Professor puts GCU on world map for influencing global health policy and research excellence

​Professor Sebastien Chastin has played a key role in developing new World Health Organization (WHO) guidelines on physical activity and sedentary behaviour launched today (Thursday, November 26).

The esteemed academic in health behaviour dynamics, based in the School of Health and Life Sciences’ Department of Physiotherapy, said he felt “honoured” to stand shoulder-to-shoulder with the greatest research groups in the world to develop the new set of universal guidelines.

WHO said that up to five million deaths a year could be averted if the global population was more active and that the guidelines were even more important now that so many people are home bound due to COVID-19.

The ‘Every Move Counts’ guidelines emphasise that everyone, of all ages and abilities, can be physically active and that every type of movement counts. WHO recommends at least 150 to 300 minutes of moderate to vigorous aerobic activity per week for all adults, including people living with chronic conditions or disability, and an average of 60 minutes per day for children and adolescents.

Professor Chastin was on the expert panel that put the guidelines together and he is particularly proud that the guidelines are universal and include limiting sedentary behaviour. WHO is holding webinar at 3pm UK time today to mark the launch.

He said: “I feel honoured and really excited to have been part of these WHO guidelines. I was particularly happy about the universal design aspect of the guidelines.

“Being involved in these global guidelines with WHO means that GCU is standing shoulder-to-shoulder with the greatest research groups in the world. It is hugely significant for me as a scientist and for the reputation of the University putting it firmly on the world map in terms of influencing global policy and research excellence.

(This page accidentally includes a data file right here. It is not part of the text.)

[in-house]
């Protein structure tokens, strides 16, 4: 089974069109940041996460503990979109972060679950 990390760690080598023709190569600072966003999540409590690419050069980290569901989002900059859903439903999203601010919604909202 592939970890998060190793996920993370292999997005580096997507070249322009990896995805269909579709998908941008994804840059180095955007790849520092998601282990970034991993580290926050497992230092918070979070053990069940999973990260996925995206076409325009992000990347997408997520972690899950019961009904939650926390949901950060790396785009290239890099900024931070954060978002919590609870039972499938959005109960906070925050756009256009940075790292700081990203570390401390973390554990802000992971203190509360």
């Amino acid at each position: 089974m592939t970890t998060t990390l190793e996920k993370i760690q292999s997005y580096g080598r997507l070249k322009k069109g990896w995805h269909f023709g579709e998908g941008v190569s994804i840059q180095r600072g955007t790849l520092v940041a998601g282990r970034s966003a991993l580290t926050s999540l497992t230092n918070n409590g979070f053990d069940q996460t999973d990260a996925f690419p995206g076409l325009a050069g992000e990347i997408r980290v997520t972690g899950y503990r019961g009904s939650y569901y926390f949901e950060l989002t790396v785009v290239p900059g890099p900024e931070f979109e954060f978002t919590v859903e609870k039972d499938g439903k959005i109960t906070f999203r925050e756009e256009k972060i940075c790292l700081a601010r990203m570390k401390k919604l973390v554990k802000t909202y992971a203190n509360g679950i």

“The most important aspect of these guidelines is the fact that, on top of recommending 150 minutes of physical activity per week for adults, they also recommend that we reduce sitting time as much as possible.

“The biggest impact of these guidelines is the fact that they are a lot more inclusive and is based on the best available scientific evidence to date. We have done a lot of work on the universal design so these guidelines have been extended to cover people with communicable diseases, pre-existing conditions, pregnant women and people with disabilities, and pays special attention to lower and middle income countries’ situations.”

WHO statistics show that one in four adults and four out of five adolescents do not get enough physical activity. Globally this is estimated to cost US$54 billion (£40 billion) in direct health care and another US$14 billion (£10.5 billion) to lost productivity.

It says regular physical activity is key to preventing and helping to manage heart disease, Type-2 diabetes, and cancer, as well as reducing symptoms of depression and anxiety, reducing cognitive decline, improving memory and boosting brain health.

The guidelines encourage women to maintain regular physical activity throughout pregnancy and post-delivery. They also highlight the valuable health benefits of physical activity for people living with disabilities.

Older adults (aged 65 years or older) are advised to add activities which emphasize balance and coordination, as well as muscle strengthening, to help prevent falls and improve health.

“Being physically active is critical for health and well-being – it can help to add years to life and life to years,” said WHO Director-General Dr Tedros Adhanom Ghebreyesus. “Every move counts, especially now as we manage the constraints of the COVID-19 pandemic. We must all move every day – safely and creatively.”

Register for the launch here.

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